CHILDREN IN THE FAST
ERRORS CONCERNING THE CARE OF INFANTS:
WHEN the human child is born into the world, it is equipped with but three developed faculties--hunger, thirst, and sleep. The infant, if capable of expressed desire, would signify its greatest need as sleep, but its rest is naturally punctuated with hunger periods, and at these times and at no others it should be fed. To awaken a quietly sleeping child for the purpose of administering food is most inadvisable, yet nurse and mother, burdened with professional tradition and advice, in over-zealous care rarely permit a two-hour interval to pass without forcing food upon the attention of the baby. The child will through habit take the breast or the bottle and suckle for a while, but its rest has been disturbed, and its small digestive apparatus is never free from labor as long as these misguided women can stimulate appetite. Disobedience to natural law brings its penalty, and disease shortly appears to right the wrong. Overfeeding a child is the greatest cause of infantile disease, and it could not occur if the first hunger instinct were permitted to guide the infant from birth. Actual need alone would then be satisfied, and the artificial sense of appetite that invariably develops when overfeeding is the rule would never appear.
Another error in connection with the earliest living moments of the infant is that of haste in severing the umbilical cord, the physical bond between the child and its mother, before the cessation of its natural pulsations. Interchange of oxygen and of nutriment between mother and fetus has taken place through this avenue during the whole period of gestation, and by this means the baby frame has been built to the moment of birth. Its final use and its last pulsations insure tissue nourishment sufficient to carry the child until food for post-natal growth can be furnished from the breast of the mother. Haste in cutting the cord starts the infant badly, and hunger is asserted much earlier than should be the case. In addition, babies thus treated often exhibit anemic tendencies because of mother-blood denied at birth, while their metabolism is compelled to function much too soon, and the mother herself suffers uterine and placental congestion with possible delay in the expulsion of the latter organ. It may be noted that undue retention of the placenta in whole or in part is the cause of death of thousands of women at childbirth or shortly thereafter.
When departure is made from the laws of nature, abnormal physical conditions are produced, and penalties are exacted. The normal food and the only food that is designed for infant use is mother's milk. At birth, delay in its appearance is often noted, and perhaps for two or three days its secretion is absent. Reference to the function performed by the umbilical cord before birth and at delivery offers explanation why in this event undue haste need not be made in attempting artificial feeding. If, as unfortunately is too often the case in modern life, the mother finds herself incapable of furnishing food for her child, a substitute must be obtained. The ideal method makes use of the wet-nurse, but, if this cannot be done, water-diluted full goat's milk, with sugar of milk or honey added, sufficient to supply as nearly as possible the constituents of mother's milk, is the nearest and best alternative. When the milk of the goat is unobtainable, top-milk from a healthy cow may be utilized. Prepared foods are doubtful in efficacy. There are many kinds on the market and the possibility exists that one or the other of these may agree with the particular infant. Orange juice and tomato juice are also additions that should enter the dietary of the child, supplying as they do vitamins and mineral salts, elements most essential to body maintenance and growth.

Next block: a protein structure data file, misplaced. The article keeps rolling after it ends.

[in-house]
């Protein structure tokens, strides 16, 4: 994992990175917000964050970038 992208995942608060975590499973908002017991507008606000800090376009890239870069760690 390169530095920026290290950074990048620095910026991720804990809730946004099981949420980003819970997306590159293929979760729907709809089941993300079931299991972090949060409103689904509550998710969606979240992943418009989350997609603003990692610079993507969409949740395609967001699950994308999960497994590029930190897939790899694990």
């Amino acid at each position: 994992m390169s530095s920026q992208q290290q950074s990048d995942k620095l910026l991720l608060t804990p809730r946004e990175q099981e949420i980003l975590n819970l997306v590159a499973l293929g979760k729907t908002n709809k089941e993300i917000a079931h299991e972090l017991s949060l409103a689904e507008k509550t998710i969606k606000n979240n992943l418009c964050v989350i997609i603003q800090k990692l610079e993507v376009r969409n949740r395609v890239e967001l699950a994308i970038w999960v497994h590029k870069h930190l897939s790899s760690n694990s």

Whatever physical handicaps the mother may endure, the child in her womb receives from her body the best in the way of nourishment that that body is able to give. This is well exemplified in an earlier chapter when illustration was made of pregnant women, ill and fasting, who yet brought healthy children into the world. And, too, the contention that all disease has its origin in impaired digestive power is more strongly upheld when disturbances occur in the young than when adult organism is affected. In the child, unaccustomed to continued abuse of the body and its functions, and with no harmful habits formed, the system resents to its limit any but natural treatment. And it is especially during this period of early infancy that measures for the prevention of later disease should be first in the thought of the natural guardians of the child. Future physical welfare absolutely depends upon the running start which can then be given, and every source of information that offers logical guidance in hygiene should be exhausted, and the knowledge gained should be applied. Herein lies the extreme value that is to be put upon the principles exploited in the text. As against forced feeding, we have the natural instinct of the child, which, when normal, indicates its food requirements even to the point of partial selection. If by accident disease occurs, as against suppression of the symptom, we have the assistance offered by the fast and its eliminative aids to purify the system and to eradicate the cause. And this gained knowledge has the further worth of coming, not by hearsay, but straight from nature itself, by which token it is to be the more cherished and conserved.